Table 1 gives the demographic and clinical characteristics of the participants. More women than men participated in the study and a high proportion of participants were overweight, or obese and had central obesity. A high proportion of participants were hypertensive and were not receiving antihypertensive therapy and hence the proportion of participants with uncontrolled hypertension was high. As compared with participants recruited prior to TDI becoming available, participants in whom echocardiography was performed once routine TDI became available, were modestly older with more abdominal obesity (Table S1, http://links.lww.com/HJH/B61). Based on current guidelines, 15.4% of the participants had diastolic dysfunction and this was largely determined by a combination of either reductions in lateral or septal e′ and increases in E/e′ (11.6%). Based on previous criteria, 28.1% of the participants had diastolic dysfunction and this was largely determined by mild (12.8%) or moderate (11.3%) diastolic dysfunction. No participants had an ejection fraction less than 40 and 4.1% had an ejection fraction less than 50%. Of the sample 39.6% had LVH (LVMI > 80 g/m1.7 for men and >60 g/m1.7 for women) and 18.1% had concentric LV remodelling (RWT > 0.42). A greater proportion of hypertensive patients than normotensive patients had LVH and concentric LV remodelling.
Factors related to left ventricular mass index or relative wall thickness
Independent of age, sex, regular smoking or alcohol intake, or the presence of diabetes mellitus, SBP and indices of adiposity (waist circumference or BMI) were associated with LVMI (P < 0.0001). In addition, independent of confounders SBP (P = 0.05) and BMI (P < 0.01) were associated with RWT.
Independent relations with left ventricular diastolic function
With adjustments for confounders, SBP (Table 2 and Table S2, http://links.lww.com/HJH/B61), and either waist circumference (Table 2 and Table S2, http://links.lww.com/HJH/B61) or BMI (data not shown) were independently associated with lateral wall e′ and E/e′. Moreover, with adjustments for confounders, DBP (Table 3 and Table S2, http://links.lww.com/HJH/B61), and either waist circumference (Table 2 and Table S3, http://links.lww.com/HJH/B61) or BMI (data not shown) were independently associated with E/A and lateral wall e′/a′. With the inclusion of LVMI-ht1.7 or RWT in the regression models, although both LVMI or RWT were independently associated with lateral wall e′ or E/e′ (Table 2 and Table S2, http://links.lww.com/HJH/B61), or E/A or e′/a′ (Table 3 and Table S3, http://links.lww.com/HJH/B61), the impact of alternative risk factors on these indices of diastolic function was hardly modified. The use of LVMI-BSA rather than LVMI-ht1.7 produced essentially the same results (Table S4, http://links.lww.com/HJH/B61). The lack of impact of adjustments for LVMI or RWT on relations between BP and indices of LV diastolic function was reproduced in men and women (refer to Table S5, http://links.lww.com/HJH/B61 for LVMI in the model with RWT showing similar data) and in obese versus nonobese (refer to Table S6, http://links.lww.com/HJH/B61 for LVMI in the model with RWT showing similar data) participants. SBP was modestly and independently associated with LAV index in the whole group (Table 4), but not in the group having never received antihypertensive therapy (Table S7, http://links.lww.com/HJH/B61). Neither waist circumference (Table 4 and Table S7, http://links.lww.com/HJH/B61) nor BMI (data not shown) were independently associated with LAV index. LVMI, but not RWT was independently associated with LAV index. With the inclusion of LVMI, but not RWT in the regression models, SBP was no longer independently associated with LAV index (Table 4).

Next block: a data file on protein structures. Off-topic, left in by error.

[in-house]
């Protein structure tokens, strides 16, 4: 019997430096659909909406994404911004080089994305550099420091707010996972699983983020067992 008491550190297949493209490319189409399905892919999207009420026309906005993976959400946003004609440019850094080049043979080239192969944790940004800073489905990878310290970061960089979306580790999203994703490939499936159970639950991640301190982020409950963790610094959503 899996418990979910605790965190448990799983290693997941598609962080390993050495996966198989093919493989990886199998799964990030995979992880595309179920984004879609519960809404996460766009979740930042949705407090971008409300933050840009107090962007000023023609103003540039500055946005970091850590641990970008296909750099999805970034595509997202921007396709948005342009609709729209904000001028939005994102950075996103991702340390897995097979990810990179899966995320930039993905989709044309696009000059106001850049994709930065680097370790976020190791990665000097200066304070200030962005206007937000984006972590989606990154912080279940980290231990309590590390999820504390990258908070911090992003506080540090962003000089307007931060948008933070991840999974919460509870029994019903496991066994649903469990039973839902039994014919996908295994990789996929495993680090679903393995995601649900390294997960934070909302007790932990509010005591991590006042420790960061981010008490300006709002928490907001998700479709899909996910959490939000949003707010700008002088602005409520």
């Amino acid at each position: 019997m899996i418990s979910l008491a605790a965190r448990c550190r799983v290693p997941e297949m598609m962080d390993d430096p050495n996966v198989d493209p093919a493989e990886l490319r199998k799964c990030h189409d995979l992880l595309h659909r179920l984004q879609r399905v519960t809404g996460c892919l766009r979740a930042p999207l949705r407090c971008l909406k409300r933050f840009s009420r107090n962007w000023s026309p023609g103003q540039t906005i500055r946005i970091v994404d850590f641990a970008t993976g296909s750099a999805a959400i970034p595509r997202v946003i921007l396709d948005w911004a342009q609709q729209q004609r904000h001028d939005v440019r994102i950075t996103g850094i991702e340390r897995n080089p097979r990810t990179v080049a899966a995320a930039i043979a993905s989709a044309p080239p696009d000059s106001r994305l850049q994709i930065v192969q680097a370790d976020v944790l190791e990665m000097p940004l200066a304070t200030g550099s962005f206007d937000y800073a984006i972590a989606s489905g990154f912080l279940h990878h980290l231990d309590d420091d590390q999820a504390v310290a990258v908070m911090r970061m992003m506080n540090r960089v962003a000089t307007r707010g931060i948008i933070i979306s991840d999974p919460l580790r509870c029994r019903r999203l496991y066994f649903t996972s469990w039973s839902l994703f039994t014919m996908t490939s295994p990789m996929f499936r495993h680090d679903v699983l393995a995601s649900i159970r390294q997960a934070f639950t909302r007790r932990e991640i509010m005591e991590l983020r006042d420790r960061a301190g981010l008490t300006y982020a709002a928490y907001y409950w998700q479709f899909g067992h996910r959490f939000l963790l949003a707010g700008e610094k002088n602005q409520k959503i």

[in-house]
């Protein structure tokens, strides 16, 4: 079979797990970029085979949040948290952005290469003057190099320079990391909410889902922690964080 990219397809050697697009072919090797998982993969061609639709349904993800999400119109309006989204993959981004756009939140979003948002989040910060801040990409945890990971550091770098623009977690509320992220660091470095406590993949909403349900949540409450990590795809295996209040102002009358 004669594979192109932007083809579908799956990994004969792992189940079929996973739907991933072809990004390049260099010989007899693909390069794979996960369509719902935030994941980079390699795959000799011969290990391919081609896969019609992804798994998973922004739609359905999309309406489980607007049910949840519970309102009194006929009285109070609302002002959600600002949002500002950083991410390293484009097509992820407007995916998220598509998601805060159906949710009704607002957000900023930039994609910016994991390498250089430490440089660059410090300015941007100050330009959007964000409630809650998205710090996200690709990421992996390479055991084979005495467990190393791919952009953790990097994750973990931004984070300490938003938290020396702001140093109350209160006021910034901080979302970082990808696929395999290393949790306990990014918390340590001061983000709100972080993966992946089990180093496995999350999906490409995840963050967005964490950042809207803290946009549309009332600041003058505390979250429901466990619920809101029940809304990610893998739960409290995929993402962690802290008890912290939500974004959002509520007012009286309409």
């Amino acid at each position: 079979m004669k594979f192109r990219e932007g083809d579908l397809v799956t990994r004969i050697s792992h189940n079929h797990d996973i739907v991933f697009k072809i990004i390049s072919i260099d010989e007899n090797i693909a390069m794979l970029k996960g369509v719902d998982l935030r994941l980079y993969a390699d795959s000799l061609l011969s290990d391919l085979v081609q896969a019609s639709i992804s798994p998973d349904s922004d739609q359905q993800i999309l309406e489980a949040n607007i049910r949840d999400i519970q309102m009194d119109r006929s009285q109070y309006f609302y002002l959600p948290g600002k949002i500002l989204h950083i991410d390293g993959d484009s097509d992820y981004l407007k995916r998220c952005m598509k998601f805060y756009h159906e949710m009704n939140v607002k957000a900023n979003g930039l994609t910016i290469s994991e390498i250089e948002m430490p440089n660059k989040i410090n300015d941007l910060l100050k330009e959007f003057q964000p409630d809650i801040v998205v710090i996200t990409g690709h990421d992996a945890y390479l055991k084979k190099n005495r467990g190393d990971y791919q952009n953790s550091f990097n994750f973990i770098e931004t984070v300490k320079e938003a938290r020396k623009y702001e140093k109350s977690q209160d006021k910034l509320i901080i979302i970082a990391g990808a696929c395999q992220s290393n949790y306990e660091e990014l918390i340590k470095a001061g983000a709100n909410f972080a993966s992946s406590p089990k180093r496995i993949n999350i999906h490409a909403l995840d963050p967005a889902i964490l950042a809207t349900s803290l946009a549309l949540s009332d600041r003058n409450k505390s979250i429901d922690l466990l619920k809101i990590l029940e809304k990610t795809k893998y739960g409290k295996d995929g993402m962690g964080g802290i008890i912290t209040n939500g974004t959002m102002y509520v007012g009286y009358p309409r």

Product of coefficient mediation analysis
Adjustments for LVMI-ht1.7 or LVMI-BSA failed to modify the impact of a one SD effect of BP on e′, E/e′, E/A or e′/a′ (Fig. 1 and Fig. S1, http://links.lww.com/HJH/B61) and in mediation analysis, LVMI-ht1.7 or LVMI-BSA failed to account for a significant proportion of the impact of a one SD effect of BP on either e′, E′/e, E/A or e′/a′ (Fig. 1 and Fig. S1, http://links.lww.com/HJH/B61). Similarly, adjustments for RWT failed to modify the impact of a one SD effect of BP on e′, E/e′, E/A or e′/a′ (Fig. 1 and Fig. S1, http://links.lww.com/HJH/B61) and in mediation analysis, RWT failed to account for a significant proportion of the impact of a one SD effect of BP on either e′, E′/e, E/A or e′/a′ (Fig. 1 and Fig. S1, http://links.lww.com/HJH/B61).
Relations with left ventricular diastolic dysfunction
Irrespective of the criteria employed to diagnose diastolic dysfunction, SBP (P = 0.005), LVMI (P < 0.0005) and RWT (P < 0.001), were independently associated with LV diastolic dysfunction. However, with adjustments for LVMI-ht1.7, LVMI-BSA or RWT, the independent relations between SBP and diastolic dysfunction were unchanged (Fig. 2 and Fig. S2, http://links.lww.com/HJH/B61).